Navigating the New Working Time Directive ‘EU Travel to Work’

Dec 05, 2016 • FeaturesManagementmanagementMarina StedmanClickSoftware

Marina Stedman, Director of Global Field Marketing for ClickSoftware takes a look at the recent new EU legislation and what it means for field service organisations operating within the region...

After an employee court case in September 2015, the European Court of Justice (CJEU) ruled[i] that time spent travelling to and from first and last appointments by workers without a fixed office should be regarded as working time.

This is because the workers are at the employer’s disposal for the time of the journeys, are acting under their employer’s instructions and cannot use that time freely to pursue their own interests. This obviously has huge implications from a field service perspective, especially related to the number of hours that can be worked and on rest time which are both part of the Working Time Directive (WTD). While some vagueness remains around the changes, they are expected to be implemented by 2019.

To help our customers navigate the new legislation, we knew needed to get under the skin of the incoming changes, so we decided to survey over 300 senior business leaders across Europe to see what they thought.

WTD and what it means for business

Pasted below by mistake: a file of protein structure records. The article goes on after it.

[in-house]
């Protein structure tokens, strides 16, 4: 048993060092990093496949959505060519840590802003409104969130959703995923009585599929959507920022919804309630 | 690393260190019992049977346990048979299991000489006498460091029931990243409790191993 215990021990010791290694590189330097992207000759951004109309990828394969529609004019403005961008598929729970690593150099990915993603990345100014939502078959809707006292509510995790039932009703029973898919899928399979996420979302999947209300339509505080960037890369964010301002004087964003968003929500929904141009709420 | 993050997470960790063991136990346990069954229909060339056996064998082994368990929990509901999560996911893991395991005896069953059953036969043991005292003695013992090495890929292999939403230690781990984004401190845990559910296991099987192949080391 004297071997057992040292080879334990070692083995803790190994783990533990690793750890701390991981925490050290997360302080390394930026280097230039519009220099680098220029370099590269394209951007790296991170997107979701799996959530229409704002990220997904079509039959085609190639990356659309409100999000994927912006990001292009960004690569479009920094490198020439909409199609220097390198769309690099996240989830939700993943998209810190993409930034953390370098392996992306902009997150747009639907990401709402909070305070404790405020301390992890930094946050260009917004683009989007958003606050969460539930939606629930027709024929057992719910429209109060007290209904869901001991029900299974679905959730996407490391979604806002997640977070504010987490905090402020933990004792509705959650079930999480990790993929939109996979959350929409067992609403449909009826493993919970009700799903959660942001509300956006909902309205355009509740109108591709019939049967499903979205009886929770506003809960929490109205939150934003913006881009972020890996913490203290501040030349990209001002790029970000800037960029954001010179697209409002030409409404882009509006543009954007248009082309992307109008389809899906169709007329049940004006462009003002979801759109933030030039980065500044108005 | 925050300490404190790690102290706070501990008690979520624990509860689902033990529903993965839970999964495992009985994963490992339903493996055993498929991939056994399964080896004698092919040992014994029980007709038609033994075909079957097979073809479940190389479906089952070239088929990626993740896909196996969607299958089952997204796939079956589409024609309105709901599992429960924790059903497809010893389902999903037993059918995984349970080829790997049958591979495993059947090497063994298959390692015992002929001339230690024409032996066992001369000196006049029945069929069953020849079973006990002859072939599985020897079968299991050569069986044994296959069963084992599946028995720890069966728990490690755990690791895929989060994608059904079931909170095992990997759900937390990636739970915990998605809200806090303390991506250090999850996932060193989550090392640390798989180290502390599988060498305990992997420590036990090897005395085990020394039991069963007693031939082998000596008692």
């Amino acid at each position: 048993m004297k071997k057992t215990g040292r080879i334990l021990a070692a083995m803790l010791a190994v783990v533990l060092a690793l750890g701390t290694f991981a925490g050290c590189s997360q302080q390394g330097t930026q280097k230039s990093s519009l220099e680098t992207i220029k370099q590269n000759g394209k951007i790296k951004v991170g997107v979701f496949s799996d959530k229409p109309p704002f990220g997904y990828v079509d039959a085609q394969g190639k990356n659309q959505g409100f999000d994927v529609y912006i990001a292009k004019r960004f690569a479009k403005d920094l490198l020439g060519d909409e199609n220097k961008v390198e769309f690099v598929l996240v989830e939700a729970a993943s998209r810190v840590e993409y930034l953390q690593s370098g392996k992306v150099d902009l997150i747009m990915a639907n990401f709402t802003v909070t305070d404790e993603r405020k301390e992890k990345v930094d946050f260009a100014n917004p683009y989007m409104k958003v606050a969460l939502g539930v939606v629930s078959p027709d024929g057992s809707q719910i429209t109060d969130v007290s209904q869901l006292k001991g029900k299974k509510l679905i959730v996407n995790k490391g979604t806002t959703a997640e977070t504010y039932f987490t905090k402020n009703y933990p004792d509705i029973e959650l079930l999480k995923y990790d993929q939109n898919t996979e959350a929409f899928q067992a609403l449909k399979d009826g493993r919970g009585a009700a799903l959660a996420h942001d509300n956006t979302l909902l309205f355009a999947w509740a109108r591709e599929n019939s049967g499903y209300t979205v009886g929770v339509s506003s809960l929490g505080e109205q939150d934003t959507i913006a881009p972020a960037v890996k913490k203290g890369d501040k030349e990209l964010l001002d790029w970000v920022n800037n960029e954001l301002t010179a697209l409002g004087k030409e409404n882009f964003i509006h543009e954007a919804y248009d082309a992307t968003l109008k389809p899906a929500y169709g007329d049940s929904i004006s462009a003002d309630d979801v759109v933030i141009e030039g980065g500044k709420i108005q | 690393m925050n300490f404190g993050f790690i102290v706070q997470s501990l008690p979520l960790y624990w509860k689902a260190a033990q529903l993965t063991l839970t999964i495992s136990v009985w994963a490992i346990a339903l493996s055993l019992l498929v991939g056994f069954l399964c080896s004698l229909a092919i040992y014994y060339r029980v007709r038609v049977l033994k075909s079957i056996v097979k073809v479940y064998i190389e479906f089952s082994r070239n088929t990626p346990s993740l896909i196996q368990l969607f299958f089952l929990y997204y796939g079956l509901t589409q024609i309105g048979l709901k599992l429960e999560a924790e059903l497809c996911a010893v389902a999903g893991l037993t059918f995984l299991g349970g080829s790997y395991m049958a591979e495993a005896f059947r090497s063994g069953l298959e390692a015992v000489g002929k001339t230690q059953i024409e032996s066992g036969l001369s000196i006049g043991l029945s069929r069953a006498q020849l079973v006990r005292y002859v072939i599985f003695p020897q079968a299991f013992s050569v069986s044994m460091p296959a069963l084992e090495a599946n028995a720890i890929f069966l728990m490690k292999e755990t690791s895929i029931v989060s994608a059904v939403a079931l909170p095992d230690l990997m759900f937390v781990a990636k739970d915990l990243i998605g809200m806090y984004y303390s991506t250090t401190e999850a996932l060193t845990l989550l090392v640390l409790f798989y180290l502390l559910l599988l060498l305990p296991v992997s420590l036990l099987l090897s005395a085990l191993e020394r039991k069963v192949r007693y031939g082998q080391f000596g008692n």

Our ‘EU Travel to Work’ Research conducted with Bilendi (one of the top digital service providers for the market research industry in Europe) found that over a third (36%) of UK businesses will not be ready when the latest WTD regulation comes into force. France followed closely, with 48% of respondents claiming they will not be completely ready.

Additionally, more than one in 10 companies are not actually aware of the ruling. Just Germany (69%) and Italy (72%) are confident they will be completely ready.

Unsurprisingly, the report found that businesses expect the new ruling to have a significant impact; 60% plan to change the way they operate. So what does this mean from a field service perspective?

We found that nearly seven in ten (68%) businesses will or may have to change the way they schedule resources in the field.

In real terms this means:

[unordered_list style="bullet"]

  • Thirty percent will need to cut the number of jobs that any field service engineer can complete in one day and expect to pay staff more for overtime
  • Nearly one in five companies (19%) will need to hire more employees to complete field based work – this is highest in Italy (39%) and Germany (41%)
  • Nearly half of respondents (47%) will need to implement new systems and tools to manage the new rules[/unordered_list]

Understandably, cost is highlighted as the biggest concern around the new law, according to 29% of respondents. Awareness and understanding will also impact compliance with one in five businesses (19%) concerned about unknowingly breaking the rules.

Transforming lives in the field

What will these changes mean for field service workers?